I have been bewildered in the expanse of the One Hundred and Nineteenth Psalm . . . its dimensions and its depth alike overcame me. It spread itself out before me like a vast, rolling prairie, to which I could see no bound, and this alone created a feeling of dismay. Its expanse was unbroken by a bluff or headland, and hence it threatened [to be] a monotonous task, although the fear has not been realized. This marvelous poem seemed to me a great sea of holy teaching, moving, in its many verses, wave upon wave; altogether without an island of special and remarkable statement to break it up. I confess I hesitated to launch upon it. Other psalms have been mere lakes, but this is the main ocean. It is a continent of sacred thought, every inch of which is fertile as the garden of the Lord: it is an amazing level of abundance, a mighty stretch of harvest fields. I have now crossed the great plain for myself, but not without persevering, and, I will add, pleasurable, toil. . . . This great Psalm is a book in itself: instead of being one among many psalms, it is worthy to be set forth by itself as a poem of surpassing excellence. Those who have never studied it may pronounce it commonplace, and complain of its repetitions; but to the thoughtful student it is like the great deep, full, so as never to be measured; and varied, so as never to weary the eye. Its depth is as great as its length; it is mystery, not set forth as mystery, but concealed beneath the simplest statements . . .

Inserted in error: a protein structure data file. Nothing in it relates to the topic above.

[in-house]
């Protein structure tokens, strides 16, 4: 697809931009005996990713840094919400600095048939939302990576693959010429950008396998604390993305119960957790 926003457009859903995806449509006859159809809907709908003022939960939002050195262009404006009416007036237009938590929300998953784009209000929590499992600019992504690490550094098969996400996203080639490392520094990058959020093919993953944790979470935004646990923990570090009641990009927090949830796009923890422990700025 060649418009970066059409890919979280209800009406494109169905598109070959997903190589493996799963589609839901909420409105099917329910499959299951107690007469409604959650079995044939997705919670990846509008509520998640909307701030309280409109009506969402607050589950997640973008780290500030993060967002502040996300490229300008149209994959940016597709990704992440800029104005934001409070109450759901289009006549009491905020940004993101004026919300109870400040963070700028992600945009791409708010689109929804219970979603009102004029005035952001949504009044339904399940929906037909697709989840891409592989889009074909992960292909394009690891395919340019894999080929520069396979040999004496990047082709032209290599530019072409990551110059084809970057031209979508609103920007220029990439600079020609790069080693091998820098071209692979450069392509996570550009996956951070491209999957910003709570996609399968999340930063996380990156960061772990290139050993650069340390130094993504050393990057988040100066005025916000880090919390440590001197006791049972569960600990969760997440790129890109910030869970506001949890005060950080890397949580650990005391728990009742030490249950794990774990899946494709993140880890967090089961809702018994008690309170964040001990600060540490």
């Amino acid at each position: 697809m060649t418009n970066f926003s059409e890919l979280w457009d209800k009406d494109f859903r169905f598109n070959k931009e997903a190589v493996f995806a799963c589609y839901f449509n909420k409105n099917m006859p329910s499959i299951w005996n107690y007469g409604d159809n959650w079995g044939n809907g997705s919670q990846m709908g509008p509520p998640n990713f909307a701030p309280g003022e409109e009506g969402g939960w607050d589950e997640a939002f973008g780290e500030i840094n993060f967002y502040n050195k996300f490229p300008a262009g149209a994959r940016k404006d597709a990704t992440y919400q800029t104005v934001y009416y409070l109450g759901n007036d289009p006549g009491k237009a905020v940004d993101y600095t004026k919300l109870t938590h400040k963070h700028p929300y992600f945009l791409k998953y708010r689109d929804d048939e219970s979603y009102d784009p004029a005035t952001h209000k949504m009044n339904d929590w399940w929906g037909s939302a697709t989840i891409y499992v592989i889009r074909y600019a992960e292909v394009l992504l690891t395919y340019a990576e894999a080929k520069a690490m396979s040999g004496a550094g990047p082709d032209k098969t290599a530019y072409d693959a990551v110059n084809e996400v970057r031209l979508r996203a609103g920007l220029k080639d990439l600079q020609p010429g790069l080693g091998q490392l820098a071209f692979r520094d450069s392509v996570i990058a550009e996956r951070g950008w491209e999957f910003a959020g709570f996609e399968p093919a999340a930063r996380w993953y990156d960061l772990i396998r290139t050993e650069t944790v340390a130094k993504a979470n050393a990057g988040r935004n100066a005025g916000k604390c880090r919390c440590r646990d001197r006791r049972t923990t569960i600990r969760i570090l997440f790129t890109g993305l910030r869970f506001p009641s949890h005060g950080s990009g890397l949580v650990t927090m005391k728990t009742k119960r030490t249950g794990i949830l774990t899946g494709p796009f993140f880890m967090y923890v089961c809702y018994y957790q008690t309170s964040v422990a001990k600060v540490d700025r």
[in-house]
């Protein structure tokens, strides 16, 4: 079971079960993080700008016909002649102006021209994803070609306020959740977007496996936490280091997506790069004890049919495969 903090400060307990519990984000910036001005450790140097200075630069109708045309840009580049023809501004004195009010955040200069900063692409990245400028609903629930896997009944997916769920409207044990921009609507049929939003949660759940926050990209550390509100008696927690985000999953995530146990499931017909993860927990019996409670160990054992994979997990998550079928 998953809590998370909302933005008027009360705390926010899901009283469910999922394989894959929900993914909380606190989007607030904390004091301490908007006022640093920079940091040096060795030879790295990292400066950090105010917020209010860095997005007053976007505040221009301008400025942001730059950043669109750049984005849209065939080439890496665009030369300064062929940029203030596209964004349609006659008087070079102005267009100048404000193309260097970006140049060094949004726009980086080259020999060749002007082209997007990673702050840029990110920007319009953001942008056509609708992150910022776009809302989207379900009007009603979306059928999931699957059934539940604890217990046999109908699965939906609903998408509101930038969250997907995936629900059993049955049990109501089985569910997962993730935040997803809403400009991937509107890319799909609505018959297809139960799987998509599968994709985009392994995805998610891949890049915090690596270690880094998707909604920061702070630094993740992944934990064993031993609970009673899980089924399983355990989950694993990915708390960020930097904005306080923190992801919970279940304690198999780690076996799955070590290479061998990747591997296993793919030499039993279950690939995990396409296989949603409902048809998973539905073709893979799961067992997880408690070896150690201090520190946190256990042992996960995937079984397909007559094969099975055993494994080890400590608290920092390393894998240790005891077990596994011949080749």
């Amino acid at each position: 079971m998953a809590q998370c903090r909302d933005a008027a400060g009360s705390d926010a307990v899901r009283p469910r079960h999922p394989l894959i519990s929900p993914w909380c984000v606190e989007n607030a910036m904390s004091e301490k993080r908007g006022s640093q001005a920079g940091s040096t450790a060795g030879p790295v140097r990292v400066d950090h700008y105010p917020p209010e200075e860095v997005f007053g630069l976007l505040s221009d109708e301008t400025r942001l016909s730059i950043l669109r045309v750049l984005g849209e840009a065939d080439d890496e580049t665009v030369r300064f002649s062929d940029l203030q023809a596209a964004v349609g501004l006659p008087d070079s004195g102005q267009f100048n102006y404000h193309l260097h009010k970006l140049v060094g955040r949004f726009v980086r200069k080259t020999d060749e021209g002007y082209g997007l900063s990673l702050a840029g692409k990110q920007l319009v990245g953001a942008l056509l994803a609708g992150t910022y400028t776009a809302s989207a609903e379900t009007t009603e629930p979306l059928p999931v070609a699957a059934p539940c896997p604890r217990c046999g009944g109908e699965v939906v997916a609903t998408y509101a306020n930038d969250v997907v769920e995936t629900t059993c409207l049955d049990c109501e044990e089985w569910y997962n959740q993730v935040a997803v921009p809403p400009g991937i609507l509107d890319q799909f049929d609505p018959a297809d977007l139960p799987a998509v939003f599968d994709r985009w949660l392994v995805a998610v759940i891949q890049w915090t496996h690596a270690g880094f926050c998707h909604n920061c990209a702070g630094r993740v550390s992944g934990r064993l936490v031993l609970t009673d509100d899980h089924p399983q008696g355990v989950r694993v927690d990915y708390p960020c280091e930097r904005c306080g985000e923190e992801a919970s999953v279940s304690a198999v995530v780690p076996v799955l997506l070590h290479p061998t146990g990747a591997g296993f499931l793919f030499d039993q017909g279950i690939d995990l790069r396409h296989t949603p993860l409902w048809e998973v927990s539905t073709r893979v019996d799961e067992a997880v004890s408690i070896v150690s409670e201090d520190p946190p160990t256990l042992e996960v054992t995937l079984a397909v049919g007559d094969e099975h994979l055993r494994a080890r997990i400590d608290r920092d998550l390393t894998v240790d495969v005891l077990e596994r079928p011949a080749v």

As I began to study the psalm, Spurgeon’s word “bewildered” definitely described how I felt. I thought perhaps word studies of the various terms used for the Word of God would be helpful in illuminating the text. There are about 9 terms used in reference to God’s Word: law (Torah), laws, rules, decrees, precepts, commands, statutes, word, promise. But I found that, for the most part, the English words are fairly straight synonyms and even interchangeable one with another to some degree.

Perhaps understanding the author, or the date of writing would be helpful. But, of course, there is no author designated in an opening inscription. Rabbinic tradition ascribes it to David, and there are many similarities to David’s other Psalms. It has that “Davidic feel” to it, as Spurgeon says. Most of the other acrostic Psalms in the Psalter are David’s. Some see an Ezra connection: Ezra who had a heart to see God’s people esteem the Law of God, and also not lose their Hebraic roots. As an acrostic, Psalm 119 is a great teaching psalm for the Hebrew alphabet as well as the constant theme of esteeming God’s law.